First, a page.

Luciferase assays. Epithelial and stromal cells (200,000 per well in 24-well plates) in culture were infected with MMTV-promoter driven luciferase reporter adenoviral expression vector (5 μL/mL, ∼10−13 adenoviral particles per mL) for 3 h in an RPMI without serum and then incubated for 36 h in ISOMS containing 5% (v/v) dextran/charcoal–treated fetal bovine serum supplemented with androgens, as indicated in figure legends. Cells lysates (25 μL) were assayed for luciferase enzyme activity using the Luciferase Assay System (Promega, Madison, WI) and Lumat LB 9501 luminometer or Veritas microplate luminometer (Turner BioSystems, Sunnyvale, CA). Luciferase values were normalized to total protein measured using Bradford assays (Bio-Rad, Hercules, CA).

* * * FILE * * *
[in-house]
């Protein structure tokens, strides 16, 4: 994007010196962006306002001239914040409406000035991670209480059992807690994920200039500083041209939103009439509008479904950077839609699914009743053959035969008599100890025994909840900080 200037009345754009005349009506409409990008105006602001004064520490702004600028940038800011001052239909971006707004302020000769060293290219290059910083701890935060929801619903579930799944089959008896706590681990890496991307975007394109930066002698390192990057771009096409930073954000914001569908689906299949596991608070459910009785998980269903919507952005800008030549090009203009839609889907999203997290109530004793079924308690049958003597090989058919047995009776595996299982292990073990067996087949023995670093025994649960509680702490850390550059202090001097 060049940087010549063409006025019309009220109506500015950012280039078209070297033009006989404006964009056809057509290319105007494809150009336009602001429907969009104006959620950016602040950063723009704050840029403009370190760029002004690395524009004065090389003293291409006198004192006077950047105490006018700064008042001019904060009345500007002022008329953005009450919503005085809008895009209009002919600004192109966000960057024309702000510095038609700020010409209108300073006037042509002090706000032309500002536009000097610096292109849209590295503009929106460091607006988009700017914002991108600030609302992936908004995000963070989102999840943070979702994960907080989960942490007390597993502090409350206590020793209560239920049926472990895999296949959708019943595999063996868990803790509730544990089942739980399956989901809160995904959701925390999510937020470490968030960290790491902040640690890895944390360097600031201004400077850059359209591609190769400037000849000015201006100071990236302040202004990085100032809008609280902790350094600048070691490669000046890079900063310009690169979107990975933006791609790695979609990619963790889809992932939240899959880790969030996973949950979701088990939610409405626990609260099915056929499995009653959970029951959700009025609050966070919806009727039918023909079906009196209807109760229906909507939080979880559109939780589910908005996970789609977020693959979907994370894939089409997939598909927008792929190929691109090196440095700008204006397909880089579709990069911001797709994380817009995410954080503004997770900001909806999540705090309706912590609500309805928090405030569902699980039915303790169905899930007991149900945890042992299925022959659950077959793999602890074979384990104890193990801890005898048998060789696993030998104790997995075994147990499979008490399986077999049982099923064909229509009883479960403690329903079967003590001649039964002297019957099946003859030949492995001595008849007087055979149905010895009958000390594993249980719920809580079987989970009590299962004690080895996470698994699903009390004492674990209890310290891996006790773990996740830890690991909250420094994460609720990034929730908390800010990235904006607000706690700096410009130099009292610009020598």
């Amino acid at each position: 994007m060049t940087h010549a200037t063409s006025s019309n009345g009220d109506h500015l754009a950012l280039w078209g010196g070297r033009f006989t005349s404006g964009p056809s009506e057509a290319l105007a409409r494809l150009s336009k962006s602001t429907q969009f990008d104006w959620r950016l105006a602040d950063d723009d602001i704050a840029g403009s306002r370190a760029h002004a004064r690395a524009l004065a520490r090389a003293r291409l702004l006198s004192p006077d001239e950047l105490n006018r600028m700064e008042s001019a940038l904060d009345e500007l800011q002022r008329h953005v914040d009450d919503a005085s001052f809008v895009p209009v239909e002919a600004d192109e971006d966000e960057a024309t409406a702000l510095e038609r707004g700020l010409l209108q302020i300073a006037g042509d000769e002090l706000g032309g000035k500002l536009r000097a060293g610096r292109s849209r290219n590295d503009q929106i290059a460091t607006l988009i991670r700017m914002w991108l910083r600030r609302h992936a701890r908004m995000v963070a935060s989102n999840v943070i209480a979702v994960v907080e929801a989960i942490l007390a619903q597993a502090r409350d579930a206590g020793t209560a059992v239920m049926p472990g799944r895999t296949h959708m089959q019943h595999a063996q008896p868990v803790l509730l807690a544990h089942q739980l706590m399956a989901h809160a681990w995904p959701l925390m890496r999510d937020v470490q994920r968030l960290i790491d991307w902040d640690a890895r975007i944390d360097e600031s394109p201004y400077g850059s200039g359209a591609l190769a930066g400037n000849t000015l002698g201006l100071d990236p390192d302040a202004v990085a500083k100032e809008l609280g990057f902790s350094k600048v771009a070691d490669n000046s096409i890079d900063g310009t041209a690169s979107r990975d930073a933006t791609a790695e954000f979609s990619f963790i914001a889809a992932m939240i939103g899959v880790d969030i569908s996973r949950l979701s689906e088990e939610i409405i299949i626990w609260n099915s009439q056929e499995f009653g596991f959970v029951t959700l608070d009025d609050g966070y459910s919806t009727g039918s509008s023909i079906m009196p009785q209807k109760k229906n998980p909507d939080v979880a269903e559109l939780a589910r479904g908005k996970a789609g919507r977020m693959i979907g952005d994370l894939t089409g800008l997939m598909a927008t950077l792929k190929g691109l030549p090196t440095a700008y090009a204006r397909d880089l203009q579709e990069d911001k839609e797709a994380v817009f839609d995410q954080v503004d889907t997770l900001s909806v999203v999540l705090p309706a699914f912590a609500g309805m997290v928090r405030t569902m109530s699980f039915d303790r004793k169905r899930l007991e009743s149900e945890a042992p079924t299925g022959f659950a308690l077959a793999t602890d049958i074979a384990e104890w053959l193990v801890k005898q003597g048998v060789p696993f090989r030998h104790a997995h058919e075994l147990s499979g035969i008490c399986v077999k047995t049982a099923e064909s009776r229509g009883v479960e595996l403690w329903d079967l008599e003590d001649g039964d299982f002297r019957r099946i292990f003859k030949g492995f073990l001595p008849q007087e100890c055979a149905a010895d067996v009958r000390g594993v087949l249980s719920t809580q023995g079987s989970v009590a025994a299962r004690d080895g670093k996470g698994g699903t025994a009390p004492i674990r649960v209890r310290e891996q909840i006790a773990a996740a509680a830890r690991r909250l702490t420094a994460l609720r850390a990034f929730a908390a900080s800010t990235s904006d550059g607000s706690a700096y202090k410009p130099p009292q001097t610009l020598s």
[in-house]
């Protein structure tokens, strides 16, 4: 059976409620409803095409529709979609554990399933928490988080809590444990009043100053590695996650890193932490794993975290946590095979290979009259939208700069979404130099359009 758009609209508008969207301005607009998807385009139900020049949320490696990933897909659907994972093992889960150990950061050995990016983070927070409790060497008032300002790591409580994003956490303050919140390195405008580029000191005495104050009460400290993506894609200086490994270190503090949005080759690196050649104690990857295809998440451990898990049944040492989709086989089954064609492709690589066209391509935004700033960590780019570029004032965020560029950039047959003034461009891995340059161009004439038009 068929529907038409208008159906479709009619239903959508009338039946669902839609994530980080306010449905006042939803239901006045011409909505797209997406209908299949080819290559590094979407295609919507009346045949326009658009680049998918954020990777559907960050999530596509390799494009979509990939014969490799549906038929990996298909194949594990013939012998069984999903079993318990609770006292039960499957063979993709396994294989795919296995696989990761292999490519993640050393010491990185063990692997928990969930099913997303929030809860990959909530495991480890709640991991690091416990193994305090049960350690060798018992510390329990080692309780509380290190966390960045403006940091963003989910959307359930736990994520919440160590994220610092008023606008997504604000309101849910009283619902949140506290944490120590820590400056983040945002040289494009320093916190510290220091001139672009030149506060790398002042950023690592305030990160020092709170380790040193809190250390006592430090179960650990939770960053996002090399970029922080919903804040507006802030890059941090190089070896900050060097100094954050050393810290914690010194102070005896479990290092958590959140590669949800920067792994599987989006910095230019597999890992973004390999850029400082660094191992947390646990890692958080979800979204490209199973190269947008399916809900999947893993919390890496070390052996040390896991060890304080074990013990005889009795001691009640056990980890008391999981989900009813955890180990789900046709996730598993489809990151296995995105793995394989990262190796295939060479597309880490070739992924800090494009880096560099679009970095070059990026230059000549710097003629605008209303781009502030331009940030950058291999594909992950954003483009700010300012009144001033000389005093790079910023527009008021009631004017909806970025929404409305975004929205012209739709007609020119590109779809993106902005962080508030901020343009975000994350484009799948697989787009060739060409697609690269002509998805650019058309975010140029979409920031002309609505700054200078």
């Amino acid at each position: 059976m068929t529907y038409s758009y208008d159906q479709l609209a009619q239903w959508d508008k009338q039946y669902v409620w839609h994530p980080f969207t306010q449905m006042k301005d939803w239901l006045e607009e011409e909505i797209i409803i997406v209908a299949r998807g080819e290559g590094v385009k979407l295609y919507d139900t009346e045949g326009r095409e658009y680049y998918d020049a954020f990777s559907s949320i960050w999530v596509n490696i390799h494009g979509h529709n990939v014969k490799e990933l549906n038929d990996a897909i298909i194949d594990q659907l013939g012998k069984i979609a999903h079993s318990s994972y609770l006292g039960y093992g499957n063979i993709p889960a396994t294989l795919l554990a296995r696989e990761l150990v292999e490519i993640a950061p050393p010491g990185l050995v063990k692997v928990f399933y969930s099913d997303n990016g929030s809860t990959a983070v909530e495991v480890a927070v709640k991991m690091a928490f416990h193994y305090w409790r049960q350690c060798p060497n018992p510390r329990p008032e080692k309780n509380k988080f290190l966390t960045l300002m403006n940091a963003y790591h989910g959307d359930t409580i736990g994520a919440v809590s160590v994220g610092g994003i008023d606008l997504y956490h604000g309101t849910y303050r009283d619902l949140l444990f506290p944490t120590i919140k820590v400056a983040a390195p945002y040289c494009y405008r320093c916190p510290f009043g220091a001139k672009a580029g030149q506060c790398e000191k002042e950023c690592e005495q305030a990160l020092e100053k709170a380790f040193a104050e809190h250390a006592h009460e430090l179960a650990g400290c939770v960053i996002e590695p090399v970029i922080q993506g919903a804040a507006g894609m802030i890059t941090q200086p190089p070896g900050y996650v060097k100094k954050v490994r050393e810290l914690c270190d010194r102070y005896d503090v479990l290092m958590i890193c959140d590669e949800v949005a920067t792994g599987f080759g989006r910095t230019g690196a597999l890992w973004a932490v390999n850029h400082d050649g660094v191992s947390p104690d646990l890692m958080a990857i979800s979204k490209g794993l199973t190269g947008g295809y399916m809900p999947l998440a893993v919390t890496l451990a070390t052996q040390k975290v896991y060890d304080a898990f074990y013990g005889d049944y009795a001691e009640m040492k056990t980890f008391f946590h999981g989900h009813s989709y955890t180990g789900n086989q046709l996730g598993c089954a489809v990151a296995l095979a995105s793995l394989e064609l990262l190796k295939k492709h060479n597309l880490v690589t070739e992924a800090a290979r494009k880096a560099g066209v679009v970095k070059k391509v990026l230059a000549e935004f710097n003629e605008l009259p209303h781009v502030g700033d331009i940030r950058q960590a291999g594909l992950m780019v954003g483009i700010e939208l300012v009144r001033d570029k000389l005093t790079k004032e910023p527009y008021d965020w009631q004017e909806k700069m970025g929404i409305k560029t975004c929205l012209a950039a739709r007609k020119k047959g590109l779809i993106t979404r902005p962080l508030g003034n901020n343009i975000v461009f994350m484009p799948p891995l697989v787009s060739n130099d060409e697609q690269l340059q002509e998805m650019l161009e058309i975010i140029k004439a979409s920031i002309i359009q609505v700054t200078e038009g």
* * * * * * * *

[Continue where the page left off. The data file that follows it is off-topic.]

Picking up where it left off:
Chromatin immunoprecipitation assay. Stromal and epithelial cells in culture were infected with Ad-MMTV-luc and Ad-his-AR expression vectors and incubated at 37°C for 36 h to allow protein expression. Following the addition of hormone for 1 h at 37°C, cells were cross-linked with 1% formaldehyde for 1 h at room temperature. Cross-linking was stopped with glycine buffer (0.125 mol/L final concentration). Cell pellets were suspended in a 50 mmol/L HEPES (pH 8) lysis buffer containing 1 mmol/L EDTA, 0.5 mmol/L EGTA, 140 mmol/L NaCl, 10% glycerol, 0.5% NP40, 0.25% Triton X-100, 1 mmol/L phenylmethylsulfonyl fluoride (PMSF), and 0.7× proteinase inhibitor cocktail (Roche, Indianapolis, IN) and nutated for 10 min at 4°C. The crude nuclei were collected by centrifugation (600 × g for 5 min at 4°C) and resuspended in 3 cpv wash buffer (10 mmol/L Tris-HCl at pH 8, 1 mmol/L EDTA, 0.5 mmol/L EGTA, 200 mmol/L NaCl, 1 mmol/L PMSF, and 0.7× proteinase inhibitor cocktail) and nutated again. Washed nuclei were centrifuged and suspended in 500 μL of 1× radioimmunoprecipitation assay (RIPA) buffer (10 mmol/L Tris-HCl at pH 8, 1 mmol/L EDTA, 0.5 mmol/L EGTA, 140 mmol/L NaCl, 1% Triton X-100, 0.1% Na-deoxycholate, 0.1% SDS, 1 mmol/L PMSF, and 0.7× proteinase inhibitor cocktail). Samples were sonicated at power setting 4 (Fisher Sonicator Dismembrator 100) with a 10-s burst and 1 min of ice cooling for a total sonication time of 1 min per sample. Protein extracts (10 μg) were diluted in RIPA buffer for immunoclearing with 2 μg sheared salmon sperm DNA and protein A-Sepharose for 30 min at 4°C. Immunoprecipitation of AR transcriptional complexes was done overnight at 4°C with specific antibodies (as described in the figure legends). Protein-DNA immunocomplexes were boiled 30 min to reverse cross-linking; DNA fragments were purified with a QIAquick Gel Extraction kit (Qiagen, Carlsbad, CA); and PCR was amplified using primers forward (TGGTTACAAACTGTTCTTAAAACAAGG) and reverse (AACACTAAGAGCTCAGATCAGAACATTT) specific for MMTV-LTR.